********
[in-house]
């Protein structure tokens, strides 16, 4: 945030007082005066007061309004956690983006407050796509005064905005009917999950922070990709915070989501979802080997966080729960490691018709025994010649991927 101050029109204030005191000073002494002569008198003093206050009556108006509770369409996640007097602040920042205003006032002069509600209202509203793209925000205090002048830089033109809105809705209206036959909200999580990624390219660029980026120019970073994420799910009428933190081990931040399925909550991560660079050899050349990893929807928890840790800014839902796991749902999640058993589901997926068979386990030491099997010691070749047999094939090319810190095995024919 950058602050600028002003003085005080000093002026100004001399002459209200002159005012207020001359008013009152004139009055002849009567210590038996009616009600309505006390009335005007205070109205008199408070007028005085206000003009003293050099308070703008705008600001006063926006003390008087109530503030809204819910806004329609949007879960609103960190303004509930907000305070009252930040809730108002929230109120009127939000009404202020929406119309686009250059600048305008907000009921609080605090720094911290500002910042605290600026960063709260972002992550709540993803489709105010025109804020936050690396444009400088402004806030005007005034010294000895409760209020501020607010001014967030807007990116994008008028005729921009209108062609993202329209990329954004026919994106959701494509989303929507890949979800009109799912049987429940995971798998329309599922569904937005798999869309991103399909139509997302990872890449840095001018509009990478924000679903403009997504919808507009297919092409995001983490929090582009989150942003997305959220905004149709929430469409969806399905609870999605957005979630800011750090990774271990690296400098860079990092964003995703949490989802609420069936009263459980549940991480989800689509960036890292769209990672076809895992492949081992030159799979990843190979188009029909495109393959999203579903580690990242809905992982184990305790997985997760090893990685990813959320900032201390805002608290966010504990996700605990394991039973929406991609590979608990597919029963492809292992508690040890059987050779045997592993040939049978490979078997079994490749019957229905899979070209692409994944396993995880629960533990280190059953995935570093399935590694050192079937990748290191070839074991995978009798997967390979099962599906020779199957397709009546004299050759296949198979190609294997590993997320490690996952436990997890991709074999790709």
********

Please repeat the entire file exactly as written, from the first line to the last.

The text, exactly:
[in-house]
């Protein structure tokens, strides 16, 4: 945030007082005066007061309004956690983006407050796509005064905005009917999950922070990709915070989501979802080997966080729960490691018709025994010649991927 101050029109204030005191000073002494002569008198003093206050009556108006509770369409996640007097602040920042205003006032002069509600209202509203793209925000205090002048830089033109809105809705209206036959909200999580990624390219660029980026120019970073994420799910009428933190081990931040399925909550991560660079050899050349990893929807928890840790800014839902796991749902999640058993589901997926068979386990030491099997010691070749047999094939090319810190095995024919 950058602050600028002003003085005080000093002026100004001399002459209200002159005012207020001359008013009152004139009055002849009567210590038996009616009600309505006390009335005007205070109205008199408070007028005085206000003009003293050099308070703008705008600001006063926006003390008087109530503030809204819910806004329609949007879960609103960190303004509930907000305070009252930040809730108002929230109120009127939000009404202020929406119309686009250059600048305008907000009921609080605090720094911290500002910042605290600026960063709260972002992550709540993803489709105010025109804020936050690396444009400088402004806030005007005034010294000895409760209020501020607010001014967030807007990116994008008028005729921009209108062609993202329209990329954004026919994106959701494509989303929507890949979800009109799912049987429940995971798998329309599922569904937005798999869309991103399909139509997302990872890449840095001018509009990478924000679903403009997504919808507009297919092409995001983490929090582009989150942003997305959220905004149709929430469409969806399905609870999605957005979630800011750090990774271990690296400098860079990092964003995703949490989802609420069936009263459980549940991480989800689509960036890292769209990672076809895992492949081992030159799979990843190979188009029909495109393959999203579903580690990242809905992982184990305790997985997760090893990685990813959320900032201390805002608290966010504990996700605990394991039973929406991609590979608990597919029963492809292992508690040890059987050779045997592993040939049978490979078997079994490749019957229905899979070209692409994944396993995880629960533990280190059953995935570093399935590694050192079937990748290191070839074991995978009798997967390979099962599906020779199957397709009546004299050759296949198979190609294997590993997320490690996952436990997890991709074999790709």